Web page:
6 DoINg BuSINESS 2007: oRgANIZATIoN oF EASTERN CARIBBEAN STATESWhat to reform Computerize records and introduce electronic name searchReduce the number of proceduresReforms to new business start-up can be simple, inex- Creating a unified electronic database of businesses canpensive and often do not require legislative changes. Ex- cut the time spent on business registration, especially ifperience across the world shows how removing obstacles it links several government agencies. Also, countries canto business start-up is associated with new formal busi- benefit from using the internet. Online procedures suchnesses, added jobs and more investment.1 OECS coun- as search for company name can cut start-up time andtries could simplify business start-up by eliminating pro- cost. Introducing electronic databases and online filingcedures such as the need to obtain criminal records or can reduce time to start a business by 50%.2 Moving for-general business licenses. These steps add bureaucratic ward, the OECS could follow the lead of the Europeanhurdles to company registration and do not improve the Union and create a unified name database for businesses,quality of the business or how it serves the public. accessible online.3 Another way to simplify business start-up is by cre-ating a single access point for entrepreneurs, bringingofficials from different agencies into a single location Notesor sharing information between agencies. Currently 1. World Bank. 2005. Doing Business in 2006: Creating Jobs.entrepreneurs in the OECS must separately register Washington, D.C.the company, obtain the tax identification number and 2. World Bank. 2004. Doing Business in 2005: Removingregister for social security. Portugal introduced a fast- Obstacles to Growth. Washington, D.C.track system to start a business that cut the time from 3. European Business Register. 2006. http://www.ebr.org.54 to 8 days last year. The reform reduced the numberof approvals and government visits in business start-up. It was implemented in 5 months and cost aroundUS$350,000. Guatemala also linked commercial, tax andsocial security registration last year.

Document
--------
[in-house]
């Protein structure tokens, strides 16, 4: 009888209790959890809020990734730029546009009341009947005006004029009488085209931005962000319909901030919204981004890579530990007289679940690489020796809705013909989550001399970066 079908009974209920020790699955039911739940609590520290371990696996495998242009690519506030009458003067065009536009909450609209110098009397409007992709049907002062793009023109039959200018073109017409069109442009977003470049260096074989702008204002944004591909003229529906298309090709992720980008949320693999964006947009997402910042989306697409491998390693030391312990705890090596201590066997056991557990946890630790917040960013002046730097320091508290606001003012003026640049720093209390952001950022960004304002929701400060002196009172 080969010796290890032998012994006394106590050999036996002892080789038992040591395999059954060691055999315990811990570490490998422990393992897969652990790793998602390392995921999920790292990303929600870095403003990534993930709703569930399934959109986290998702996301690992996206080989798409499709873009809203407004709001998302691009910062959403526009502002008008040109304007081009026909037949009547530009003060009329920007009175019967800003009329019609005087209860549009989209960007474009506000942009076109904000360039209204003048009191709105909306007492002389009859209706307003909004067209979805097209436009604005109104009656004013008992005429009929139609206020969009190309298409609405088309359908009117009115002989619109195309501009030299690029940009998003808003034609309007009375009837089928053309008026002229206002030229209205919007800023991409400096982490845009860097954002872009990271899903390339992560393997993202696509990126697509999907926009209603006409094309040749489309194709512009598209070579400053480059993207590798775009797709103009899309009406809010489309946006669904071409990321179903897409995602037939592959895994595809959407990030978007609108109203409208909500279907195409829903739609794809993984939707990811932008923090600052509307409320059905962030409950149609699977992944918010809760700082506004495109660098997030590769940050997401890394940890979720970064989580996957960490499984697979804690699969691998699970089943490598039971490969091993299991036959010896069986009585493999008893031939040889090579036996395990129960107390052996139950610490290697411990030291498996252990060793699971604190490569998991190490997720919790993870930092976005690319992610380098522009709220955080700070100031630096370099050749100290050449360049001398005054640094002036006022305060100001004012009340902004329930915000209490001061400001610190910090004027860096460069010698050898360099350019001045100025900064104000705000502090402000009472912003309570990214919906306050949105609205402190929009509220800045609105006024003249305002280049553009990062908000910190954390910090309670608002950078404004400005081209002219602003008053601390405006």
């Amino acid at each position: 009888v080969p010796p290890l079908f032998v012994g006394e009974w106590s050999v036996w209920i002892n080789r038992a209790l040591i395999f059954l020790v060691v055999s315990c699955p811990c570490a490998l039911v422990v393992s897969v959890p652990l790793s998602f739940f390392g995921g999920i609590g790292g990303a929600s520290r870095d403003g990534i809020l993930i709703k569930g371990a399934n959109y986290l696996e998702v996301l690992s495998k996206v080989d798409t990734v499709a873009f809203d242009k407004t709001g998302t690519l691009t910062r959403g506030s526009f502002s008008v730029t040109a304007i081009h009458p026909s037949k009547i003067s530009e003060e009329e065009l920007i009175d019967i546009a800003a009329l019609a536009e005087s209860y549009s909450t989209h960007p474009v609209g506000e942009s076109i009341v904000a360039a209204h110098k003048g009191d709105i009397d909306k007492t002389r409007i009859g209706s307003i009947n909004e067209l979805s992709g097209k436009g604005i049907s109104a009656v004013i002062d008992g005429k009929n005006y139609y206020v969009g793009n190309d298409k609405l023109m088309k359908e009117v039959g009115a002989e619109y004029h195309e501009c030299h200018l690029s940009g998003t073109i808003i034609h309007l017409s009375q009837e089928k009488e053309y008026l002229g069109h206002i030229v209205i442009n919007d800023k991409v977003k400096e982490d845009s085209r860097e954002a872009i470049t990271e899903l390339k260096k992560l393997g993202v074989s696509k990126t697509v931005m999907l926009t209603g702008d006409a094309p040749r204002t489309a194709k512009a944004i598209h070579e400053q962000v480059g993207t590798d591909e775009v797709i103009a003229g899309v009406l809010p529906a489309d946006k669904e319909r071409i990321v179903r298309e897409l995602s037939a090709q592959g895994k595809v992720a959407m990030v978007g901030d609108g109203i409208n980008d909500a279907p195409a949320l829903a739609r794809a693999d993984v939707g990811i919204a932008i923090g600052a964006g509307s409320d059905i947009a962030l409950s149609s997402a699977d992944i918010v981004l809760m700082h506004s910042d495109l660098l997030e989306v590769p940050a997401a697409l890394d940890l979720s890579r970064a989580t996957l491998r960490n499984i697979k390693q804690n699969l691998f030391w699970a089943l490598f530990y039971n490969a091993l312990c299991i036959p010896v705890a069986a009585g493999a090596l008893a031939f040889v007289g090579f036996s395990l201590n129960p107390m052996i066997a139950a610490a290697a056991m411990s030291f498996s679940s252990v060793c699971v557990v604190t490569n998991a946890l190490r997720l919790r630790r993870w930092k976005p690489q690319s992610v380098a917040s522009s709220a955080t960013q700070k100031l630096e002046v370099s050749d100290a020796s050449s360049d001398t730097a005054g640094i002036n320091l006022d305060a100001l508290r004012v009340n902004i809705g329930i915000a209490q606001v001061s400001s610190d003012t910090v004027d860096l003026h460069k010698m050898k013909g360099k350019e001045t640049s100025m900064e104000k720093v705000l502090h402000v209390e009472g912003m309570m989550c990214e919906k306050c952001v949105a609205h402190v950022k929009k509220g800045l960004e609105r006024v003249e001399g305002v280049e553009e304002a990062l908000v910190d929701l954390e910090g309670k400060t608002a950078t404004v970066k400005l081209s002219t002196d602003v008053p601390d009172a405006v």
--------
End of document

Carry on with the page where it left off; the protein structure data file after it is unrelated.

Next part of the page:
7 Dealing with licensesIn 2004, Hurricane Ivan swept through the Caribbean construction requires a thorough review of the existingleaving a massive trail of destruction and claiming regulations and adjustment as needed on the basis ofdozens of lives. Grenada was the worst hit, with 90% practical experience.of homes suffering damage. In the days following the Doing Business measures the procedures, time anddevastating storm, the BBC reported that: “Ivan left Gre- costs involved for a typical medium-size company tonada a wasteland of flattened houses, twisted metal, and construct a 2-story warehouse in the country’s largestsplintered wood.” Grenadians realized that the damage city. The warehouse complies with all zoning and build-stemmed in part from poor construction practices, with ing regulations. It has electricity, water and seweragefew or inadequate building inspections and frequent fail- connections, as well as a fixed phone line.ure to meet established building code standards. On average, it takes 11 procedures, 127 days and Stricter codes result in fewer deaths—except when 24% of the average OECS country’s income per capitaregulation is so burdensome that construction compa- for a builder to comply with all regulations. Across thenies go around them altogether. Control of the process OECS countries, however, there are wide variations. St.by the government is unrealistic. Yet letting businesses Vincent and the Grenadines is the world’s top performerdo what they like can result in disaster. Striking the and OECS leader (table 3.1). It takes 11 procedures, 74right balance between consumer safety and affordable days and costs 10.6% of income per capita to build a TABLE 3.1 TABLE 3.2 St. Vincent and the Grenadines—global #1 Who regulates licensing the most, and who the least? OECS Global Cost Economy ranking ranking Procedure Time (% income Economy (number) (days) per capita) St. Vincent and the Grenadines St. Vincent and the Grenadines 74 0.6 St. Kitts and Nevis 7 St. Kitts and Nevis 4 7 5. St. Lucia 3 0 St. Lucia 9 39 34.9 Grenada 4 Grenada 8 4 36.5 Antigua and Barbuda 5 5 Antigua and Barbuda 39 7.8 Dominica 6 34 Dominica 95 6.8 Note: Rankings are the average of the country rankings on the procedures, time andcost to build a warehouse. See the Data notes for details. Source: Doing Business database (www.doingbusiness.org). Source: Doing Business database (www.doingbusiness.org).